Incomplete metamorphosis is one of the many types of metamorphosis where an insect hatches from an egg and then goes through several nymphal stages. With each nymphal stage, it seems as if the insect is a small version of the adult, gradually getting slightly bigger with age.
At the final nymphal stage, the insect reaches the adult form and is often only distinguishable from the younger nymph by the size and the presence of its wings and the functionality of its reproductive organs.
Incomplete metamorphosis is also known as paurometabolism, hemimetabolism, or hemimetaboly. In this metamorphic development, the insect doesn’t go through the pupal stage. Instead it goes through the egg, nymph, and the adult stage, or imago stages.
While in incomplete metamorphosis, the insect gradually develops from the nymph to an adult with wings, whereas complete metamorphosis is a slightly different morphing process. In the complete metamorphosis process, the insect develops through the stages of egg, larva, pupa, and adult. During complete metamorphic development, the larva is usually different in form from the adult.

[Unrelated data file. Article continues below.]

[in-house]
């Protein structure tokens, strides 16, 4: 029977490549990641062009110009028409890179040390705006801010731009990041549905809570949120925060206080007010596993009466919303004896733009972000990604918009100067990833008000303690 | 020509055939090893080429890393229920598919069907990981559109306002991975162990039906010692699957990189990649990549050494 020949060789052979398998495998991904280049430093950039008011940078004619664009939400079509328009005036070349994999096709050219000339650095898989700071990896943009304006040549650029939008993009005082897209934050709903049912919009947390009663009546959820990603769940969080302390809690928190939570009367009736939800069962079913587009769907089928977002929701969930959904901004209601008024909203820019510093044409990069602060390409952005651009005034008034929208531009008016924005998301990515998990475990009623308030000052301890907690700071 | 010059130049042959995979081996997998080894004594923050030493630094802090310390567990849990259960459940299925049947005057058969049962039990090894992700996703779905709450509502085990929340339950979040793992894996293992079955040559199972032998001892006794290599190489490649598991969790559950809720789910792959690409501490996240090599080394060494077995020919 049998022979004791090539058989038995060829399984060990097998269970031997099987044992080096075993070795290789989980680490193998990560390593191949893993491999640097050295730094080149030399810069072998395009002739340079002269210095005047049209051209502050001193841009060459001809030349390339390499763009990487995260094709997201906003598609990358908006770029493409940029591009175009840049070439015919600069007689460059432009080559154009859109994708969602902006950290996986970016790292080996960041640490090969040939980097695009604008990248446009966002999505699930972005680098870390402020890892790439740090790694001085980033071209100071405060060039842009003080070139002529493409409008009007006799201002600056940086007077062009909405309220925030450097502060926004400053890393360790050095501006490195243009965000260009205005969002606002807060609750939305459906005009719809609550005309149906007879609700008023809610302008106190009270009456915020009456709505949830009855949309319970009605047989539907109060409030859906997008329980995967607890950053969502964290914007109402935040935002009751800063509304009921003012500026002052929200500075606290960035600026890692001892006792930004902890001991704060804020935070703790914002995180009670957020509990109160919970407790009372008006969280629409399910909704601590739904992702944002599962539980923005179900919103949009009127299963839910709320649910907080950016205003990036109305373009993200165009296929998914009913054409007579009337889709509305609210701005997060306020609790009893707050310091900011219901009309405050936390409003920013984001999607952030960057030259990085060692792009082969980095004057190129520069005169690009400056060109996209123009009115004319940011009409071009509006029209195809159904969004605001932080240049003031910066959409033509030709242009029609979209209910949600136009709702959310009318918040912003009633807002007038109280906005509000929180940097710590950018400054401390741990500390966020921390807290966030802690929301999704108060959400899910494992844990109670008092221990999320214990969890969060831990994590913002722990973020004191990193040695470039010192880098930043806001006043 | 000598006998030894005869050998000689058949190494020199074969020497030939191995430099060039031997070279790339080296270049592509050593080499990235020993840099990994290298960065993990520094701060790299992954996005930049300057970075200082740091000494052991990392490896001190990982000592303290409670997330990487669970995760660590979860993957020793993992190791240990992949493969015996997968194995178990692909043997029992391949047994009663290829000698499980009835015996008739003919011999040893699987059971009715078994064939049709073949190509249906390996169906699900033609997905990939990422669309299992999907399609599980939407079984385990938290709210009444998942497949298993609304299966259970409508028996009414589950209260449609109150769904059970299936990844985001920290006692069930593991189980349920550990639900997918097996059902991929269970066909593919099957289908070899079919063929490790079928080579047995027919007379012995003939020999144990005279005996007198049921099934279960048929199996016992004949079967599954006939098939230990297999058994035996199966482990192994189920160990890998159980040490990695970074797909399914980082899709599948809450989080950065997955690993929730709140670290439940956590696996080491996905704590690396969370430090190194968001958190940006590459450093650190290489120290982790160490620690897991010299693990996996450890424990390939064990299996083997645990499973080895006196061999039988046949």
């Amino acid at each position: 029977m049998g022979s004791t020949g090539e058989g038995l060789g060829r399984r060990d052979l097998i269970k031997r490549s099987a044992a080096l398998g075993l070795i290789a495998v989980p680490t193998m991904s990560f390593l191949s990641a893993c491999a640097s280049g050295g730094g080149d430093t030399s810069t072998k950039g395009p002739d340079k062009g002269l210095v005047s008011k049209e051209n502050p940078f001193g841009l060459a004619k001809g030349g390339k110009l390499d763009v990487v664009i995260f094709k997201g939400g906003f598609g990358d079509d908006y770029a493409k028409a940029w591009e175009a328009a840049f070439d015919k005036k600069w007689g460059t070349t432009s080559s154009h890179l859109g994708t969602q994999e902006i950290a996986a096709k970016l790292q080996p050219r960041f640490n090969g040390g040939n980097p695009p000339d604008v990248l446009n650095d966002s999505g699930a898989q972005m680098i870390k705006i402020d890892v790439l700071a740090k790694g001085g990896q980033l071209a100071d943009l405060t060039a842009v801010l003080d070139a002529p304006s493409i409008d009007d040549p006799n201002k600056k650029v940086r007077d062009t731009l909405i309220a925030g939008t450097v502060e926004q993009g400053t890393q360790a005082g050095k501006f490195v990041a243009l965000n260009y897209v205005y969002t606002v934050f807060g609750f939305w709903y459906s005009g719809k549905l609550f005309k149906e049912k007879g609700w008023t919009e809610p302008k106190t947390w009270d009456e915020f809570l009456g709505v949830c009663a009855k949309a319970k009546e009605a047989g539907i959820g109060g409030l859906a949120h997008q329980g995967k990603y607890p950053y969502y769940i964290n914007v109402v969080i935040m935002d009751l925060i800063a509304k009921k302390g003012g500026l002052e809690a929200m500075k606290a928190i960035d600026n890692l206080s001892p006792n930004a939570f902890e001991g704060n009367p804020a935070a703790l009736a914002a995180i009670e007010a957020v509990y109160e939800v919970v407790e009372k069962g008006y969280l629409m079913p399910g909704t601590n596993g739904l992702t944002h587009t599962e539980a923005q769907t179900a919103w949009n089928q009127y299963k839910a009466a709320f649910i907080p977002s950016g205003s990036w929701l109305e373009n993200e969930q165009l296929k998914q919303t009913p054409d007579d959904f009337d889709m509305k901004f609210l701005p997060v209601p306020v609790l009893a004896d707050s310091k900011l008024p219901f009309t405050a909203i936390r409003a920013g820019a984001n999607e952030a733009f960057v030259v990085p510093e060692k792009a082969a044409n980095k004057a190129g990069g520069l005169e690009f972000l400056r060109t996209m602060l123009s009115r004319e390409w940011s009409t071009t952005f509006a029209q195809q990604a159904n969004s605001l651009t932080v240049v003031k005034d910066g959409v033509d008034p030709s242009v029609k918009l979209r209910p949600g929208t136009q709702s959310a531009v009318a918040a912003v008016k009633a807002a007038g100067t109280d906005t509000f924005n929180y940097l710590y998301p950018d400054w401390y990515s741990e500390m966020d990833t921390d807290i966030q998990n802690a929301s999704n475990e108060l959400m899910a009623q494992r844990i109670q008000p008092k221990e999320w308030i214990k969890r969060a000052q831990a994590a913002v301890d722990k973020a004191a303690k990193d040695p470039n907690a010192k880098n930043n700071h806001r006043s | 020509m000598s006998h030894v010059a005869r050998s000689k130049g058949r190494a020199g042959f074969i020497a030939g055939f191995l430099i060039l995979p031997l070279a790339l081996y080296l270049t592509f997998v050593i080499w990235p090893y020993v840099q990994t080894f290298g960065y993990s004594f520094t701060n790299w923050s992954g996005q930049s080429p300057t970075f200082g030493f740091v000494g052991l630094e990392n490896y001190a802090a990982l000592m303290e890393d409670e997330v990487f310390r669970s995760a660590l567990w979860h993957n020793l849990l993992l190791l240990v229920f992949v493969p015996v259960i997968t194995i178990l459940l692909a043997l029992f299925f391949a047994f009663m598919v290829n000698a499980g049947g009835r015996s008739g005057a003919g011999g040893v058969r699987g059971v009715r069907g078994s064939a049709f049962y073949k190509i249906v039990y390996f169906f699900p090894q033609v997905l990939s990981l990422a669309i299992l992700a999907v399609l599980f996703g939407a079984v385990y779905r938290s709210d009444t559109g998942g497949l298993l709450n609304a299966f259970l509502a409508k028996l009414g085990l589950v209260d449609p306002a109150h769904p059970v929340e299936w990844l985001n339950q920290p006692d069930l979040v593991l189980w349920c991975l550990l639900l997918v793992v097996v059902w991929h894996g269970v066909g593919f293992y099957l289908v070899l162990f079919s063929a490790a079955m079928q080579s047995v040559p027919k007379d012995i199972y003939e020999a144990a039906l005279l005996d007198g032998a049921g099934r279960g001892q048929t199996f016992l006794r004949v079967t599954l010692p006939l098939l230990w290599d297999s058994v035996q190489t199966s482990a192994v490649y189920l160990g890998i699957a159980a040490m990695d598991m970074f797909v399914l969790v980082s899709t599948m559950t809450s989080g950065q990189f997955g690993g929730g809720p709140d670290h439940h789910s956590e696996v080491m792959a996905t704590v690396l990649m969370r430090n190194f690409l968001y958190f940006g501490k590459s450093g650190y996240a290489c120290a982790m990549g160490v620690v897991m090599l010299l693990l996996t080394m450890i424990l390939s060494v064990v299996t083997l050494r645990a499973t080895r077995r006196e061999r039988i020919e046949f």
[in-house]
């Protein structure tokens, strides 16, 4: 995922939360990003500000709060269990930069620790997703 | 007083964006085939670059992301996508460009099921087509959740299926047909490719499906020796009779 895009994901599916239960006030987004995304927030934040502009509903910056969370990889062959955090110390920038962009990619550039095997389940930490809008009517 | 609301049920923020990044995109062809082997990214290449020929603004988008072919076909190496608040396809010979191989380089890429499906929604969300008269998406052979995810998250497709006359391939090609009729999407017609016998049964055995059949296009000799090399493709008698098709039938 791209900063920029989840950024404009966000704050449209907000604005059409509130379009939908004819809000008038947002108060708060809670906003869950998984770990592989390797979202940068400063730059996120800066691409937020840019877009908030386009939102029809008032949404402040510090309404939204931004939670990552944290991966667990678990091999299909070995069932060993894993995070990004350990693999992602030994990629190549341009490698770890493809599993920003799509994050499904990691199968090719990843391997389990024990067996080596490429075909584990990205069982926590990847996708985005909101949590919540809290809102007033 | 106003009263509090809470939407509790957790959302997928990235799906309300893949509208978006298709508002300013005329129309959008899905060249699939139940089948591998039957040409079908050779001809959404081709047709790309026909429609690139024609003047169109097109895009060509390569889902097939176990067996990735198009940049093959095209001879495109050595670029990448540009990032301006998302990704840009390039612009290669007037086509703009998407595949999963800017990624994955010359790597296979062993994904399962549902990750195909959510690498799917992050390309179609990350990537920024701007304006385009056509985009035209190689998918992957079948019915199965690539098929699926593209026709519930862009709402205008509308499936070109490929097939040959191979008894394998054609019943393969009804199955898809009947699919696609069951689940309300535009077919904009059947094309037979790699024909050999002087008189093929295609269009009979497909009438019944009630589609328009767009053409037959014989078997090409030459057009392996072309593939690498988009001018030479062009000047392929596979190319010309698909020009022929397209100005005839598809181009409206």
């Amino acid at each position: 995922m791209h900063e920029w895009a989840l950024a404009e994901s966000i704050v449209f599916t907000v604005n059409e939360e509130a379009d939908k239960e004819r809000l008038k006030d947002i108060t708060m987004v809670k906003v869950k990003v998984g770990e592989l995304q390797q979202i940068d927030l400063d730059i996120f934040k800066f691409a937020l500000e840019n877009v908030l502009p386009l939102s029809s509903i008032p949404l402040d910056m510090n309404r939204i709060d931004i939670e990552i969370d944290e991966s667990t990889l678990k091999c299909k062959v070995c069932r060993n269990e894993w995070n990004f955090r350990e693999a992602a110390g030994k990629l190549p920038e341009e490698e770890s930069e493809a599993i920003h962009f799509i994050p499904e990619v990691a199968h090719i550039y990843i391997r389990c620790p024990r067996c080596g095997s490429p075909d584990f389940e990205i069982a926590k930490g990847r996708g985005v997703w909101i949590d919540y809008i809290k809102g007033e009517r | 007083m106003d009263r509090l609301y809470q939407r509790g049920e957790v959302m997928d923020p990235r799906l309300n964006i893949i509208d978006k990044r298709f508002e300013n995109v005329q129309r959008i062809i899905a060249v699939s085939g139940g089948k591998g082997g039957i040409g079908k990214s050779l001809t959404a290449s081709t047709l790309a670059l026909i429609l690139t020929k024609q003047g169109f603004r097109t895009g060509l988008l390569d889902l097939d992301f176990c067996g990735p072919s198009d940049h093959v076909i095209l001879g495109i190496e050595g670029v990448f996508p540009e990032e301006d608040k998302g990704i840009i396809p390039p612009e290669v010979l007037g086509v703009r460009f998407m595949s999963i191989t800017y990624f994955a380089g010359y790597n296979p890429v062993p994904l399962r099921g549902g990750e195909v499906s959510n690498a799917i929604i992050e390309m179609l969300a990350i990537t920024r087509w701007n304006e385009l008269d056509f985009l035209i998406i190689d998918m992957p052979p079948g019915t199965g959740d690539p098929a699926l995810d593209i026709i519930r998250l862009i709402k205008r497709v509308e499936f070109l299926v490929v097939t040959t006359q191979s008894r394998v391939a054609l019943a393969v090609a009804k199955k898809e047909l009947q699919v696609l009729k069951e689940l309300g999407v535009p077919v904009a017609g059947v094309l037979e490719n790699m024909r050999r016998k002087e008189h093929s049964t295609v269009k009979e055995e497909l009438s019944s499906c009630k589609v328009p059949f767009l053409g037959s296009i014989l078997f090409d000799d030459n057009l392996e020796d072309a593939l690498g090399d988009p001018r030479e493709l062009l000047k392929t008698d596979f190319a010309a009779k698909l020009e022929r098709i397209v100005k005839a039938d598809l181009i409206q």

Another type of metamorphic process is the simple metamorphosis process. This is where the insect passes through the initial stages of an egg to a nymph, and then develops into an adult. Usually in this development the nymph resembles the adult from the beginning.